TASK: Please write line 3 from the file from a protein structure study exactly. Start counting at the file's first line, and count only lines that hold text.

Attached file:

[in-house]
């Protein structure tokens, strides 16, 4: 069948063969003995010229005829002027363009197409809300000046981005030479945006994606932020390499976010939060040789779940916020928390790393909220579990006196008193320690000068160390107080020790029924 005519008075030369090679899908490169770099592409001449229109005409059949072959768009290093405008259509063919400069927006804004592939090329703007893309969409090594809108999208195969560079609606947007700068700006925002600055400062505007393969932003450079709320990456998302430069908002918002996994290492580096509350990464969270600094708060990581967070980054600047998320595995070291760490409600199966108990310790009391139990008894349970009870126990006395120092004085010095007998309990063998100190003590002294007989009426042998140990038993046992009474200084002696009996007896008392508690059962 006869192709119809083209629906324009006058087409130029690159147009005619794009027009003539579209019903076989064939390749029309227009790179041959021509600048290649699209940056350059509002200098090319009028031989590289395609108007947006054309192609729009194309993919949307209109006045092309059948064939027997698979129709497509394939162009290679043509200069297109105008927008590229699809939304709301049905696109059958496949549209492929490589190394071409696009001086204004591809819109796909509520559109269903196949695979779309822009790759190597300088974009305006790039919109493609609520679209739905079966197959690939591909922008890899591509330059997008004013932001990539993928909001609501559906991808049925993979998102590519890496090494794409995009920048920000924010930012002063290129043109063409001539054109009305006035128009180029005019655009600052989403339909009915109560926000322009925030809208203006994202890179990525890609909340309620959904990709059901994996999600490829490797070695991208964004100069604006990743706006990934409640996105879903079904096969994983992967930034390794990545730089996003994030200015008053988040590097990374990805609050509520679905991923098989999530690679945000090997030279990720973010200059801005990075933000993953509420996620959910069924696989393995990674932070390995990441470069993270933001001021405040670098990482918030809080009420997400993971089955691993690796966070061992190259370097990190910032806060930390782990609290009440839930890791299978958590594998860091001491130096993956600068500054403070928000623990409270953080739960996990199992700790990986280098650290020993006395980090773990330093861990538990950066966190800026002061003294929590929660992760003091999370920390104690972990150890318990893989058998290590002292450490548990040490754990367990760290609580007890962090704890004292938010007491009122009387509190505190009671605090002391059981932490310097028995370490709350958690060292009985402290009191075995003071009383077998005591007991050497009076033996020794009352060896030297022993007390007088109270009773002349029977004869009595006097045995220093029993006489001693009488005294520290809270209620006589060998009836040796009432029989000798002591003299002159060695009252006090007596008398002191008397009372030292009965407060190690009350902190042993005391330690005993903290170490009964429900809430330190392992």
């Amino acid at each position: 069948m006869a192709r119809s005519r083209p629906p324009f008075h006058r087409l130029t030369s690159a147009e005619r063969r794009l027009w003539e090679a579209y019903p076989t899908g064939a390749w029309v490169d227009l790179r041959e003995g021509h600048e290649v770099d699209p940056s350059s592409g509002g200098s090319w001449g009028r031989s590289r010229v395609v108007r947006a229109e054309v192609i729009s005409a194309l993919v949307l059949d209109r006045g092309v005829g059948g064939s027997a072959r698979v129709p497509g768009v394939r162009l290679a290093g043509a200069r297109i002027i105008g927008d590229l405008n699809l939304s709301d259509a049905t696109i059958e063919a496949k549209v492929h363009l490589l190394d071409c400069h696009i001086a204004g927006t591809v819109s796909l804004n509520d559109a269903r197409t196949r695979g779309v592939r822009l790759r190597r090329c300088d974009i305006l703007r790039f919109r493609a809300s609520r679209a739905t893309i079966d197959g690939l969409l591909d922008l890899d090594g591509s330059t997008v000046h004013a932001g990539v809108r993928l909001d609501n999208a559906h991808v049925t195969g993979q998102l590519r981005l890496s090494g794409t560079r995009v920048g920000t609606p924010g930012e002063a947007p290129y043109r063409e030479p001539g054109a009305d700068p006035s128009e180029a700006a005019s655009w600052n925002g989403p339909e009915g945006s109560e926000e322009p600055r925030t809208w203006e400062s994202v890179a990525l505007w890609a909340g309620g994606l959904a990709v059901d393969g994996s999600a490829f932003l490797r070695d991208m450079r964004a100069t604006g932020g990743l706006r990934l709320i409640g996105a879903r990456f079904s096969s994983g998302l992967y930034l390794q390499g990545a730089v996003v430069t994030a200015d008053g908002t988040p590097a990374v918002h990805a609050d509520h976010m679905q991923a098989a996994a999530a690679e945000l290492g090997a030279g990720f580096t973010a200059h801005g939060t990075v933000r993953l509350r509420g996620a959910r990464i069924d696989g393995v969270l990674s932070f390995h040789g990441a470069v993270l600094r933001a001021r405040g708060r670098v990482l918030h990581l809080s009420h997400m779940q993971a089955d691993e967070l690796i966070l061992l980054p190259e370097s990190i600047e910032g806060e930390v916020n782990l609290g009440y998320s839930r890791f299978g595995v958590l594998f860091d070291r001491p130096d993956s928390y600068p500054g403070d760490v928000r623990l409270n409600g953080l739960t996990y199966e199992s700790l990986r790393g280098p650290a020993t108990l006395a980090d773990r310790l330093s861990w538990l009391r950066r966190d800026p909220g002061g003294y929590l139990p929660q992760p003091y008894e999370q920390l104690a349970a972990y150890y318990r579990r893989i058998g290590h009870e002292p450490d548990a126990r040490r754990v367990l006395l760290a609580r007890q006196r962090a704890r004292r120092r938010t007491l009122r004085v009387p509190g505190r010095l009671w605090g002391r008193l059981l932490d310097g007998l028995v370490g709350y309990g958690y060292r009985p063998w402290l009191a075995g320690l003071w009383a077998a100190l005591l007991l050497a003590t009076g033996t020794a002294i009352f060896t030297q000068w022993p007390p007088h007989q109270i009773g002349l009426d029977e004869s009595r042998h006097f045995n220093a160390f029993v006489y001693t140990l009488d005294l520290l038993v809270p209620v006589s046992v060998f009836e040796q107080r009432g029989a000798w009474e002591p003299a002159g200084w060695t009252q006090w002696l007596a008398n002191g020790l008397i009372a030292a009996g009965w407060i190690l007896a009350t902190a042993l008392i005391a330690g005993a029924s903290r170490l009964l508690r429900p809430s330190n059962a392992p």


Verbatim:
């Amino acid at each position: 069948m006869a192709r119809s005519r083209p629906p324009f008075h006058r087409l130029t030369s690159a147009e005619r063969r794009l027009w003539e090679a579209y019903p076989t899908g064939a390749w029309v490169d227009l790179r041959e003995g021509h600048e290649v770099d699209p940056s350059s592409g509002g200098s090319w001449g009028r031989s590289r010229v395609v108007r947006a229109e054309v192609i729009s005409a194309l993919v949307l059949d209109r006045g092309v005829g059948g064939s027997a072959r698979v129709p497509g768009v394939r162009l290679a290093g043509a200069r297109i002027i105008g927008d590229l405008n699809l939304s709301d259509a049905t696109i059958e063919a496949k549209v492929h363009l490589l190394d071409c400069h696009i001086a204004g927006t591809v819109s796909l804004n509520d559109a269903r197409t196949r695979g779309v592939r822009l790759r190597r090329c300088d974009i305006l703007r790039f919109r493609a809300s609520r679209a739905t893309i079966d197959g690939l969409l591909d922008l890899d090594g591509s330059t997008v000046h004013a932001g990539v809108r993928l909001d609501n999208a559906h991808v049925t195969g993979q998102l590519r981005l890496s090494g794409t560079r995009v920048g920000t609606p924010g930012e002063a947007p290129y043109r063409e030479p001539g054109a009305d700068p006035s128009e180029a700006a005019s655009w600052n925002g989403p339909e009915g945006s109560e926000e322009p600055r925030t809208w203006e400062s994202v890179a990525l505007w890609a909340g309620g994606l959904a990709v059901d393969g994996s999600a490829f932003l490797r070695d991208m450079r964004a100069t604006g932020g990743l706006r990934l709320i409640g996105a879903r990456f079904s096969s994983g998302l992967y930034l390794q390499g990545a730089v996003v430069t994030a200015d008053g908002t988040p590097a990374v918002h990805a609050d509520h976010m679905q991923a098989a996994a999530a690679e945000l290492g090997a030279g990720f580096t973010a200059h801005g939060t990075v933000r993953l509350r509420g996620a959910r990464i069924d696989g393995v969270l990674s932070f390995h040789g990441a470069v993270l600094r933001a001021r405040g708060r670098v990482l918030h990581l809080s009420h997400m779940q993971a089955d691993e967070l690796i966070l061992l980054p190259e370097s990190i600047e910032g806060e930390v916020n782990l609290g009440y998320s839930r890791f299978g595995v958590l594998f860091d070291r001491p130096d993956s928390y600068p500054g403070d760490v928000r623990l409270n409600g953080l739960t996990y199966e199992s700790l990986r790393g280098p650290a020993t108990l006395a980090d773990r310790l330093s861990w538990l009391r950066r966190d800026p909220g002061g003294y929590l139990p929660q992760p003091y008894e999370q920390l104690a349970a972990y150890y318990r579990r893989i058998g290590h009870e002292p450490d548990a126990r040490r754990v367990l006395l760290a609580r007890q006196r962090a704890r004292r120092r938010t007491l009122r004085v009387p509190g505190r010095l009671w605090g002391r008193l059981l932490d310097g007998l028995v370490g709350y309990g958690y060292r009985p063998w402290l009191a075995g320690l003071w009383a077998a100190l005591l007991l050497a003590t009076g033996t020794a002294i009352f060896t030297q000068w022993p007390p007088h007989q109270i009773g002349l009426d029977e004869s009595r042998h006097f045995n220093a160390f029993v006489y001693t140990l009488d005294l520290l038993v809270p209620v006589s046992v060998f009836e040796q107080r009432g029989a000798w009474e002591p003299a002159g200084w060695t009252q006090w002696l007596a008398n002191g020790l008397i009372a030292a009996g009965w407060i190690l007896a009350t902190a042993l008392i005391a330690g005993a029924s903290r170490l009964l508690r429900p809430s330190n059962a392992p």